Journal on Baltic Security Special Issue



Exploring ‘resistance’ in the Resistance Operating Concept 

Guest editor: Col. Kevin D. Stringer, PhD 


In the five years since the occupation of Crimea and war in Eastern Ukraine, NATO has implemented several deterrence measures on its Eastern flank to significantly increase alliance presence and the credibility of its commitments.  With these measures implemented, efforts have turned to the internal preparation of relevant members to deal with potential Russian aggression both below and above the Article 5 threshold. Particular focus concentrates on developing ways to counter hybrid threats while reviving concepts such as ‘total defence’ and ‘resistance.’  
In this vein, the Journal on Baltic Security (JoBS) dedicated an entire issue 5(2) to the discussion of total defence and its understanding in the three Baltic countries. With greater attention being paid to the Resistance Operating Concept (ROC) and how different states implement it in their defence systems, the next issue of the Journal will focus on the opportunities and limitations of the concept and its implementation within Eastern Europe, specifically in the three Baltic countries. 

In issue 6(1) of the Journal on Baltic Security, dr. Asta Maskaliunaite published an article which serves as a trigger for this discussion (see here). The piece noted areas where the resistance concept needs more elaboration and discussion. Particularly focusing on the underground organizations prepared in the pre-conflict phase, the article highlighted the following key areas for greater elaboration:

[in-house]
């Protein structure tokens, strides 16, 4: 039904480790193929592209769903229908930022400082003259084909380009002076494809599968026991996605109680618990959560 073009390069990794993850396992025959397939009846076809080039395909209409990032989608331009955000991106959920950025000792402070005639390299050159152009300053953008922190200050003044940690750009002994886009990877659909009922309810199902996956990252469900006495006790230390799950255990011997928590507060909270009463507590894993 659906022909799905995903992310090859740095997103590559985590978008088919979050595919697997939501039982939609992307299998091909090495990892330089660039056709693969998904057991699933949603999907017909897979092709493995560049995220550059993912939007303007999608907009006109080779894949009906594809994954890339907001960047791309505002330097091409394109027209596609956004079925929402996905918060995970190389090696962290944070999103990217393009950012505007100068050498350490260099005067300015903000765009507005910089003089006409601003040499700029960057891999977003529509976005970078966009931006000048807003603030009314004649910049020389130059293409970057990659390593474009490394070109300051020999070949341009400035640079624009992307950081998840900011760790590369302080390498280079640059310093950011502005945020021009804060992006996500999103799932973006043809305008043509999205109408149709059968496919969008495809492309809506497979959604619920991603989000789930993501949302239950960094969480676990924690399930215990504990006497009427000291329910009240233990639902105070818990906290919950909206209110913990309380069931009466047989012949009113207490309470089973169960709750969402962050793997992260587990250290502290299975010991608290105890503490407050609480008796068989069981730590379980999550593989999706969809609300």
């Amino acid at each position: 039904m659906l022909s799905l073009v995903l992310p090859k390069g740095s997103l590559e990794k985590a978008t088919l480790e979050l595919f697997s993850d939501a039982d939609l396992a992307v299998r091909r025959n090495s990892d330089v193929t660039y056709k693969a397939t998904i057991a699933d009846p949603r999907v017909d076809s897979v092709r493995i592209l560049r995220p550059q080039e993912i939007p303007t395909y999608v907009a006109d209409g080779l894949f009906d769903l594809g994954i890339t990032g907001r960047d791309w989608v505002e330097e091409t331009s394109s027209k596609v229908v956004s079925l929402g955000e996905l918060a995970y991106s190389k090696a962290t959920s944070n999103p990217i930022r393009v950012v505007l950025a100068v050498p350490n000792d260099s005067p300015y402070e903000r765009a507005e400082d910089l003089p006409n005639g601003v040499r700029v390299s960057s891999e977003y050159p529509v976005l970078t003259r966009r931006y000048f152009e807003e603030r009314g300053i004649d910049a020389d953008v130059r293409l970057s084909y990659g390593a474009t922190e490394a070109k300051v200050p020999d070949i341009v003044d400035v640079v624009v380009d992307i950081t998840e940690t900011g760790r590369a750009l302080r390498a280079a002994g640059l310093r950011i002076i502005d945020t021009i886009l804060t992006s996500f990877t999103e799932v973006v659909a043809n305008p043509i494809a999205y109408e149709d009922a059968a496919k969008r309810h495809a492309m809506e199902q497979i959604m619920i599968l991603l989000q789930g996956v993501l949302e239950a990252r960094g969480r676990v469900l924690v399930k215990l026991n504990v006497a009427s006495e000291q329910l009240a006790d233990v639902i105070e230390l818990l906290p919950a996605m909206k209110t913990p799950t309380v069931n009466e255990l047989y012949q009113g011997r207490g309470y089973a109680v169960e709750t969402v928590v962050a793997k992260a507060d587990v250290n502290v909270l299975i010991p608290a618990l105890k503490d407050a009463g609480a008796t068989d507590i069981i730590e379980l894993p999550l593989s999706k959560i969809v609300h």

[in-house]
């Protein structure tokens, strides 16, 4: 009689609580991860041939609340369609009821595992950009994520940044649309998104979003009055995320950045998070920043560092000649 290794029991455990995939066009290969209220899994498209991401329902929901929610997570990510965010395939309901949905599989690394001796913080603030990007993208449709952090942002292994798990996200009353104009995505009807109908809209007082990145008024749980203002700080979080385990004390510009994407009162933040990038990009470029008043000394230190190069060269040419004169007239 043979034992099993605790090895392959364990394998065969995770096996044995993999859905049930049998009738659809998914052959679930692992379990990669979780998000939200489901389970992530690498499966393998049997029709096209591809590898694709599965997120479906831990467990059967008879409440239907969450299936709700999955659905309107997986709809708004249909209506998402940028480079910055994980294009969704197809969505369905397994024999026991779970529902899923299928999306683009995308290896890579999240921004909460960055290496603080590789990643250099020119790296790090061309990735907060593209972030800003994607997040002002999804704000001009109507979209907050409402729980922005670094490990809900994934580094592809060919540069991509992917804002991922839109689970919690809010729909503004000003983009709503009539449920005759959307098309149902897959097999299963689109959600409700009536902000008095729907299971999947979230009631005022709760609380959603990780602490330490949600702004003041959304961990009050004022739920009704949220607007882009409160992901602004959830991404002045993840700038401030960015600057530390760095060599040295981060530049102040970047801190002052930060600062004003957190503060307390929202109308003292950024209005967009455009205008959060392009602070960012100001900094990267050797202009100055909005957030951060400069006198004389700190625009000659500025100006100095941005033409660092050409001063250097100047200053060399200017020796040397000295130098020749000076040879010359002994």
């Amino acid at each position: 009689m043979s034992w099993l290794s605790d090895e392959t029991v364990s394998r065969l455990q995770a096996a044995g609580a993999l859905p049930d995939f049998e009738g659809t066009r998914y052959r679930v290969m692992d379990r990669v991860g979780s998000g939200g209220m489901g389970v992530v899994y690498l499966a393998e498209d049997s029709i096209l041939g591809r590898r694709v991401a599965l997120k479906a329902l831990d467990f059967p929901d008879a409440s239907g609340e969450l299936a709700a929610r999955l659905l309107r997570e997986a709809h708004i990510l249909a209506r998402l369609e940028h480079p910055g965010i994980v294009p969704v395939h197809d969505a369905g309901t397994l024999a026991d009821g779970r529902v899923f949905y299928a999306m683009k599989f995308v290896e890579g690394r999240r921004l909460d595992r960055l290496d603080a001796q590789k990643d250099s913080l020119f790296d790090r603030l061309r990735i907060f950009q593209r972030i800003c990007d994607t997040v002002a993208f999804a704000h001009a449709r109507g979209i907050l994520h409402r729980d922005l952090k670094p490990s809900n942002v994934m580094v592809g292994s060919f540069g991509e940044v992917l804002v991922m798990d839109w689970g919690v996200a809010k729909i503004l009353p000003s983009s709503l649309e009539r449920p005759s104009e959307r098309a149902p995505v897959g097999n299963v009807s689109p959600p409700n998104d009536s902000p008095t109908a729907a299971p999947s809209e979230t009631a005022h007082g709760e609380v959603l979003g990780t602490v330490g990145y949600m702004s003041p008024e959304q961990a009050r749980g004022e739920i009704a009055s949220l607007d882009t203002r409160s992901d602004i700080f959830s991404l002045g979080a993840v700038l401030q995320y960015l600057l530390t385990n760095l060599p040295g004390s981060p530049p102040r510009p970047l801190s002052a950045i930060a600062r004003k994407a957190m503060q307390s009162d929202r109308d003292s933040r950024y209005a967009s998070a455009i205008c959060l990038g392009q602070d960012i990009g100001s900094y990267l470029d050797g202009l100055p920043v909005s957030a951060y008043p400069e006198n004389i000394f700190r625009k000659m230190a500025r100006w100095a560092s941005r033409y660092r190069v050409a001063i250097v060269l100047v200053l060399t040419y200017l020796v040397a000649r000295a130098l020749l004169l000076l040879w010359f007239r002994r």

• Command and control issues. How to ensure adequate C2 of the resistance organization particularly during the occupation phase?
  • Resistance organization and legitimacy. How to ensure the legitimacy of the organization beyond its legal framework?
  • Recruitment to the organization. How to ensure organizations are recruiting vetted, reliable, diverse, and psychologically resilient members?
  • Communication on the organization. How should resistance organizations be presented to the societies inside and outside the countries?
  • Long-term perspective. What should be the rules for ending the resistance and dealing with the past occupation? How is the resistance experience to be assessed post-conflict?


In addition to any of the above topics, the current issue proposes to discuss: 

  • Resistance and territorial defence. How should territorial defence forces be integrated into resistance?
  • Resistance and conventional forces. How can the two concepts be integrated? What mechanisms can be the basis for the collaboration of the two forces?
  • Undergrounds. What concepts, structures/networks are applicable to these organizations? What are the risks of their implementation?
  • Preparation for resistance. What are the risks and considerations to be considered?
  • New cases and examples for analysis. What can we learn from non-Western experiences? How to prepare and what risks to assess when considering urban resistance operations?
  • Beyond armed resistance. What are the possibilities and potential effects of non-violent resistance within a national defence plan?



Administrative information and deadlines


We are looking for articles within these aforementioned and broad themes of 3.000-5.000 words. 

The Journal uses Harvard style of referencing. 

JoBS is an Open Access journal, published under Creative Commons Attribution license. 

Deadline for submission of title: 15 December 2021
Deadline for submitting abstract proposals (up to 250 words): 3 January 2022
Deadline for submissions of articles: 1 May 2022

Queries and submissions should be sent to: 
Guest editor: Col. Kevin Stringer, PhD.  E-mail:  
Editor-in-chief: dr. Asta Maskaliunaite. E-mail: 


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